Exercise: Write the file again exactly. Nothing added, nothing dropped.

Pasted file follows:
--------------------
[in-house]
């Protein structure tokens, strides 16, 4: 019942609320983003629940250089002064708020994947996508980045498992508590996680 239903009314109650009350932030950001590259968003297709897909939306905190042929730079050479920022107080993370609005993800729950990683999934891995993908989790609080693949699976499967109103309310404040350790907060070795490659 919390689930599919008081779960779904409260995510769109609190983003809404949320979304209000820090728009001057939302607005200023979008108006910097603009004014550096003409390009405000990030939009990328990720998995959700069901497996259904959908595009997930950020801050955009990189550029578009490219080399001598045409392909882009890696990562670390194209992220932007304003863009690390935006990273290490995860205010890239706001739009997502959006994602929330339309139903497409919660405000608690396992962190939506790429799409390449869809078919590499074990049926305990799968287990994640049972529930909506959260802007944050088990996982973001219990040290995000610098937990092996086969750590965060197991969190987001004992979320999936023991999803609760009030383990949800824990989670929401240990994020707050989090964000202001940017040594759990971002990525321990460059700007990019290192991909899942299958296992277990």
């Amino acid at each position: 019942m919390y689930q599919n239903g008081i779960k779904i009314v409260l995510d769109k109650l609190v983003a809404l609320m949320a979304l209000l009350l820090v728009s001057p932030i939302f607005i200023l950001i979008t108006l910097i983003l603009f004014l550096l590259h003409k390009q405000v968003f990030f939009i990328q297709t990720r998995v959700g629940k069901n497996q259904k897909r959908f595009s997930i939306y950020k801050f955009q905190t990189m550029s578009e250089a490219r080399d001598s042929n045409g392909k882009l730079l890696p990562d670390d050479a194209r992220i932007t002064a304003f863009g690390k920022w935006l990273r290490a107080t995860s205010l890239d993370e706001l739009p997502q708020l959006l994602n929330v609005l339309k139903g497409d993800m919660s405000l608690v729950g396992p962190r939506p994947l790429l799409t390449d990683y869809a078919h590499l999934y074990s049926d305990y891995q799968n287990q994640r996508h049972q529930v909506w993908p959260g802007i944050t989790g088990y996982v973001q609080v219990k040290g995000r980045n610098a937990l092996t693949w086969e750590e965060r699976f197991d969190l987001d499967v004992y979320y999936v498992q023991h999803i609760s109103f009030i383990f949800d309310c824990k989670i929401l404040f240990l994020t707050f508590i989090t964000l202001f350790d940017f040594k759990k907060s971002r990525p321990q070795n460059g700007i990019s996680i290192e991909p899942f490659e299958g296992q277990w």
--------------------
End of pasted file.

[in-house]
């Protein structure tokens, strides 16, 4: 019942609320983003629940250089002064708020994947996508980045498992508590996680 239903009314109650009350932030950001590259968003297709897909939306905190042929730079050479920022107080993370609005993800729950990683999934891995993908989790609080693949699976499967109103309310404040350790907060070795490659 919390689930599919008081779960779904409260995510769109609190983003809404949320979304209000820090728009001057939302607005200023979008108006910097603009004014550096003409390009405000990030939009990328990720998995959700069901497996259904959908595009997930950020801050955009990189550029578009490219080399001598045409392909882009890696990562670390194209992220932007304003863009690390935006990273290490995860205010890239706001739009997502959006994602929330339309139903497409919660405000608690396992962190939506790429799409390449869809078919590499074990049926305990799968287990994640049972529930909506959260802007944050088990996982973001219990040290995000610098937990092996086969750590965060197991969190987001004992979320999936023991999803609760009030383990949800824990989670929401240990994020707050989090964000202001940017040594759990971002990525321990460059700007990019290192991909899942299958296992277990």
């Amino acid at each position: 019942m919390y689930q599919n239903g008081i779960k779904i009314v409260l995510d769109k109650l609190v983003a809404l609320m949320a979304l209000l009350l820090v728009s001057p932030i939302f607005i200023l950001i979008t108006l910097i983003l603009f004014l550096l590259h003409k390009q405000v968003f990030f939009i990328q297709t990720r998995v959700g629940k069901n497996q259904k897909r959908f595009s997930i939306y950020k801050f955009q905190t990189m550029s578009e250089a490219r080399d001598s042929n045409g392909k882009l730079l890696p990562d670390d050479a194209r992220i932007t002064a304003f863009g690390k920022w935006l990273r290490a107080t995860s205010l890239d993370e706001l739009p997502q708020l959006l994602n929330v609005l339309k139903g497409d993800m919660s405000l608690v729950g396992p962190r939506p994947l790429l799409t390449d990683y869809a078919h590499l999934y074990s049926d305990y891995q799968n287990q994640r996508h049972q529930v909506w993908p959260g802007i944050t989790g088990y996982v973001q609080v219990k040290g995000r980045n610098a937990l092996t693949w086969e750590e965060r699976f197991d969190l987001d499967v004992y979320y999936v498992q023991h999803i609760s109103f009030i383990f949800d309310c824990k989670i929401l404040f240990l994020t707050f508590i989090t964000l202001f350790d940017f040594k759990k907060s971002r990525p321990q070795n460059g700007i990019s996680i290192e991909p899942f490659e299958g296992q277990w």